History of Labor Day- Updated

by Michael Haberman on September 3, 2012 · 0 comments


My local paper has a headline that reads “On Labor Day, U.S. workers insecure” (The Atlanta Journal-Constitution, Sunday, September 02, 2012.) The article deals with the state of the economy and the losses that workers of all ilk have suffered. With multiple generations, global pressures, deregulation of industries, and the decline of unions “a lot of American workers are really exposed to market forces and globalization in ways that they haven’t been for five or six decades,” according to labor economist, and professor, Bruce Kaufman. (Bruce was a favorite professor of mine during my Master’s program and made labor economics interesting.)

Today, Labor Day is not really about what it was originally intended. Most people do not know the origin of Labor Day. In the following post, originally posted on September 6, 2010, I tell the story of the original labor day, and it had nothing to do with appliance sales.  

The Result of a Railway Strike

Labor Day as an observance of the “working man” originated in 1882 in New York City and was observed on September 5th of that year. Although the originator is in some dispute it is generally attributed to Matthew Maguire, a machinist and later secretary for a machinist local. In 1884 the first Monday of September was suggested as the day of observance, rather than the 5th of September. As labor unions caught on the movement for celebrating became more widespread. That did not occur until 1894 following a contentious and violent strike by Pullman Rail Car workers, which had been declared a violation of Federal law, by President Grover Cleveland. Because it was an election year, Cleveland was looking for a way to appease the labor unions (gee imagine a politician doing such a thing). Thus right after the Pullman strike was settled (not in favor of the union by the way) Cleveland had a law rushed through Congress and he signed it 6 days after the strike ended. That made Labor Day a Federal holiday. (It also cemented it in September, keeping it away from May Day, which many European countries celebrate for workers and communists and socialists.) States also passed state legislation and the dawn of the 20th century saw widespread observance.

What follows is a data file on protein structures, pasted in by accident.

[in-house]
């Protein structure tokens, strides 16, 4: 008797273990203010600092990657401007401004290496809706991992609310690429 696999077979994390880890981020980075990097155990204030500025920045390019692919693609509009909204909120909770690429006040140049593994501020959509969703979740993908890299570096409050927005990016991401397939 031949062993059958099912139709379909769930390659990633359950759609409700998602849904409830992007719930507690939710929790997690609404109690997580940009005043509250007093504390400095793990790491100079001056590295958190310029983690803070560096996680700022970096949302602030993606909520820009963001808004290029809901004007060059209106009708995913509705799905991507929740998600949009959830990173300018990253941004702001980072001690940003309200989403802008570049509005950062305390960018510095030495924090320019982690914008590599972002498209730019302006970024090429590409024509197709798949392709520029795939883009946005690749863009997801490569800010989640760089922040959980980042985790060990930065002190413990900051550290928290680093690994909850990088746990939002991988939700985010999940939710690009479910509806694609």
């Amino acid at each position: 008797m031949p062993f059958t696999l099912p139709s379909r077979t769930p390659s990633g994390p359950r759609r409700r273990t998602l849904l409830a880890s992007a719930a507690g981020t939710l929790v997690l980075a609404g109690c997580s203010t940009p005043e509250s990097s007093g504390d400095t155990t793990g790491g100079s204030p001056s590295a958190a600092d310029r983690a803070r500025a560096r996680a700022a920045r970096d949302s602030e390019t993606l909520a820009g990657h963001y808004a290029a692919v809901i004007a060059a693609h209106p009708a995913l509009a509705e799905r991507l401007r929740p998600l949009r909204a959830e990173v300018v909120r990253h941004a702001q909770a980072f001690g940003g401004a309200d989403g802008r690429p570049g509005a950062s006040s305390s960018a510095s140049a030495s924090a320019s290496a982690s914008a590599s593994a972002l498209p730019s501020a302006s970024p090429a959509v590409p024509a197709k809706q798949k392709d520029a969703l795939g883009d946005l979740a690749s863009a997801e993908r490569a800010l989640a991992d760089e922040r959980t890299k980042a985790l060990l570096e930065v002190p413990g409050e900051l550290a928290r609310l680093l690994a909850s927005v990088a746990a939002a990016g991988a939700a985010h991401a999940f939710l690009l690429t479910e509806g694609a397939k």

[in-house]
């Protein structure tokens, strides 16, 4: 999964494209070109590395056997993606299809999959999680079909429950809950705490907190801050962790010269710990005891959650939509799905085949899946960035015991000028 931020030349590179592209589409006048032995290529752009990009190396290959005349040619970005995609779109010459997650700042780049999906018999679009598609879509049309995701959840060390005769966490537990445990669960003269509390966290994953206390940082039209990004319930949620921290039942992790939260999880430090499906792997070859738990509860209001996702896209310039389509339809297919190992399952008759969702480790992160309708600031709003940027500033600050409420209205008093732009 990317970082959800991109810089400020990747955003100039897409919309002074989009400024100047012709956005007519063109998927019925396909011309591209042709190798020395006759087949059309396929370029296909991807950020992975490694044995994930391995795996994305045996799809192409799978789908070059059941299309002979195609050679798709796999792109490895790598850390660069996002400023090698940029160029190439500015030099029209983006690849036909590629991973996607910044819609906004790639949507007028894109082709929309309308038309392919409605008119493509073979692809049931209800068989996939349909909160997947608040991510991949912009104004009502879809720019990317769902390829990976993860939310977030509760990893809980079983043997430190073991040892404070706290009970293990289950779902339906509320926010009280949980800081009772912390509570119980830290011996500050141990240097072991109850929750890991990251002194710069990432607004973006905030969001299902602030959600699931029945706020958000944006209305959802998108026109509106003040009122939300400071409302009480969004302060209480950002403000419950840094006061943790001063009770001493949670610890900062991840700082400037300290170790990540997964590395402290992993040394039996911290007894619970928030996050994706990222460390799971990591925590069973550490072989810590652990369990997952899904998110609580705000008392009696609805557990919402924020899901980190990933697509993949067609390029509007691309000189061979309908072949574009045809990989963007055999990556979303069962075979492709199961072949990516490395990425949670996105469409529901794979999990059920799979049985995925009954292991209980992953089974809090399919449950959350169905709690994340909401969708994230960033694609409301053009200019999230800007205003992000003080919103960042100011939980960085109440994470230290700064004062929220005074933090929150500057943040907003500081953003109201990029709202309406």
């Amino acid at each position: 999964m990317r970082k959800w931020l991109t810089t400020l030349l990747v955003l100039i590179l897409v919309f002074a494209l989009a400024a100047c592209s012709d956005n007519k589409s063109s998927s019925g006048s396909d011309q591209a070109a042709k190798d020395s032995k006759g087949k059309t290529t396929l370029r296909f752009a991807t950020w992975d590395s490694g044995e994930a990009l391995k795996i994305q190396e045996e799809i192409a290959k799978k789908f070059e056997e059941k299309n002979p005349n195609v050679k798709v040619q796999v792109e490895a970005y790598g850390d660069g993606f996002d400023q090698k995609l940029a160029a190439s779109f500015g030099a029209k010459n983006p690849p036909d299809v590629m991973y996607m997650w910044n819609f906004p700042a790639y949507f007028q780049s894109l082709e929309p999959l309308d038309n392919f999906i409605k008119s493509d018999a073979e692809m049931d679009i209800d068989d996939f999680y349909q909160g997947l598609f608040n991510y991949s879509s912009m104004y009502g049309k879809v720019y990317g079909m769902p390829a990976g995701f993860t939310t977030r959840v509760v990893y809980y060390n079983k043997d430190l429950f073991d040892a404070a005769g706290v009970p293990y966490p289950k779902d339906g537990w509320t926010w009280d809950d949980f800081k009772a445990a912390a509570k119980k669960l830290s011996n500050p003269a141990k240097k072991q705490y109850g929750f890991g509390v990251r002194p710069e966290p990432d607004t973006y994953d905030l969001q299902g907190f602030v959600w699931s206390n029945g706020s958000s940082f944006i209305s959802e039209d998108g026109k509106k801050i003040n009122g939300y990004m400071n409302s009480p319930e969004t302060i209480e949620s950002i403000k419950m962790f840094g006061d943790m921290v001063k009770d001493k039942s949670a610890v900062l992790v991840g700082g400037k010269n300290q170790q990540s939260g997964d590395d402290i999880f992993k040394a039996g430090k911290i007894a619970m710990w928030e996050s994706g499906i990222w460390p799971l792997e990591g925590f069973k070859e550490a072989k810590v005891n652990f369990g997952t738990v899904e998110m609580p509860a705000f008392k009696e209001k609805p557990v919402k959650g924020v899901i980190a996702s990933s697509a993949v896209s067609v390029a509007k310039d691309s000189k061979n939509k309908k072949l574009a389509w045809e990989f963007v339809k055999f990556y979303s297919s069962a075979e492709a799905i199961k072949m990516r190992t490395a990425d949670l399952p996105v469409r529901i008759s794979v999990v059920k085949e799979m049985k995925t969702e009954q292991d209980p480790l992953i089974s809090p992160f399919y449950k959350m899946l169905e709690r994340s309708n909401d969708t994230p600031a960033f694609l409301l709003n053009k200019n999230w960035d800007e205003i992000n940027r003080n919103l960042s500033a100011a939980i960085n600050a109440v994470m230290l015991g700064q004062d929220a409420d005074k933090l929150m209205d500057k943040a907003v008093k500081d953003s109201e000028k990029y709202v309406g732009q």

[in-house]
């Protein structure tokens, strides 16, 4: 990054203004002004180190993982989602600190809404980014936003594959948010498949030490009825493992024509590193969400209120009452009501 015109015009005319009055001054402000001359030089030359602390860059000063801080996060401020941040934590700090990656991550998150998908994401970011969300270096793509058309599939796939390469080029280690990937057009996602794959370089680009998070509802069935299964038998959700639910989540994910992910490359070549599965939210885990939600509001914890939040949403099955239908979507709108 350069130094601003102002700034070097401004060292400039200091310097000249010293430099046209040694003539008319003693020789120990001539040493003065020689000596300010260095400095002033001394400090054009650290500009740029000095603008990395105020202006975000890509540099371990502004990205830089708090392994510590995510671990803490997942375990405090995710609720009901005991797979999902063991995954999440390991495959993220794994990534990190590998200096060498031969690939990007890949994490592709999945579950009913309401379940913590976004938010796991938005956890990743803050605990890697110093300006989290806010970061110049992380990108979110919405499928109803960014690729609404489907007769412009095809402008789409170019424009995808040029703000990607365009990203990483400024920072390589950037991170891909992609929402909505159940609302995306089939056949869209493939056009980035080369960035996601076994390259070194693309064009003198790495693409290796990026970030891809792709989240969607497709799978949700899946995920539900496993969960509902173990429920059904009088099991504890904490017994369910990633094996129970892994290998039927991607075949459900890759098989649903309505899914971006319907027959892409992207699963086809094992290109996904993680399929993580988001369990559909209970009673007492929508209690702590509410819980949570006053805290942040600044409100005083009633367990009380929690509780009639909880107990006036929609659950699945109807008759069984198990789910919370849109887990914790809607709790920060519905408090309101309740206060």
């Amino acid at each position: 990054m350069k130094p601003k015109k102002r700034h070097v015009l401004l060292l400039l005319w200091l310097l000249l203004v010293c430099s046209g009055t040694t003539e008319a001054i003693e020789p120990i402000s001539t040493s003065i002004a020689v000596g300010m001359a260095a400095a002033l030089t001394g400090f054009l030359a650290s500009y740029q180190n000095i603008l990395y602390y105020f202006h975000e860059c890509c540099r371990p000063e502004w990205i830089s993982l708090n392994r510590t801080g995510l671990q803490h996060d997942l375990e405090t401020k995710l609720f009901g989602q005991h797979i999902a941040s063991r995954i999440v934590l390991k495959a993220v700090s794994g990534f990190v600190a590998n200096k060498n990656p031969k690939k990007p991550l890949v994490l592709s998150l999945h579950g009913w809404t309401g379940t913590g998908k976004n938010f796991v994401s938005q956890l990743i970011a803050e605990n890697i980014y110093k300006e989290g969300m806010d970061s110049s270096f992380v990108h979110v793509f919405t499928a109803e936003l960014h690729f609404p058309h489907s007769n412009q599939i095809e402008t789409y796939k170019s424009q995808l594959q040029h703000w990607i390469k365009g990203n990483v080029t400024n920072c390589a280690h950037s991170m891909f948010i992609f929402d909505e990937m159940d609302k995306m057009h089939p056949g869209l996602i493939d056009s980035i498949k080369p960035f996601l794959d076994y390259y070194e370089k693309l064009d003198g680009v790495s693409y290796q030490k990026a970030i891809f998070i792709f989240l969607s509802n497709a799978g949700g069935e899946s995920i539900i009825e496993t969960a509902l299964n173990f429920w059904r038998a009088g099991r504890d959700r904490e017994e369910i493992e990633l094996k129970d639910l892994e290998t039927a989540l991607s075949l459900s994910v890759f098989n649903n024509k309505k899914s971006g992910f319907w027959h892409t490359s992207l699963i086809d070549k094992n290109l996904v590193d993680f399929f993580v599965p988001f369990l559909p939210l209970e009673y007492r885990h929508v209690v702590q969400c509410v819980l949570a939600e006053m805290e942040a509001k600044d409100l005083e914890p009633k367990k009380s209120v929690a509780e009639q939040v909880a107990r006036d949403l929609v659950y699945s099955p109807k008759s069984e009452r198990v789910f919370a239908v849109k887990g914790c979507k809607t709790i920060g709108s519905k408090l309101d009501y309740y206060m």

Much Different Today

The holiday was originally supposed to be on involving speeches and parades. Today it has lost much of that ballyhoo. It is for many the mark of the end of summer. Pools close, even though in the South September can be a very hot month. So we head to lakes. Children get ready to return to school, though that has changed too. Here in Georgia kids have been in school since the middle of August. It is marked by massive retail sales. Cars, appliances, home goods and much more go on sale. It also means that Halloween candy, if it is not already out on store shelves, will soon be.

It is no longer a day, which, as Samuel Gompers, head of the America Federation of Labor (the AFL in what would become the AFL-CIO that most people are familiar with) once called it “the day for which the toilers in past centuries looked forward, when their rights and their wrongs would be discussed…that the workers of our day may not only lay down their tools of labor for a holiday, but upon which they may touch shoulders in marching phalanx and feel the stronger for it.”

So if you happen to be reading this on Monday, September 6th, then finish up, pop a cold one and put a burger on grill for me.

For further reading, as if you might be interested you can go to these links:

Pbs.org online NewsHour

USDOL History of Labor Day

 Labor Day in Wikipedia

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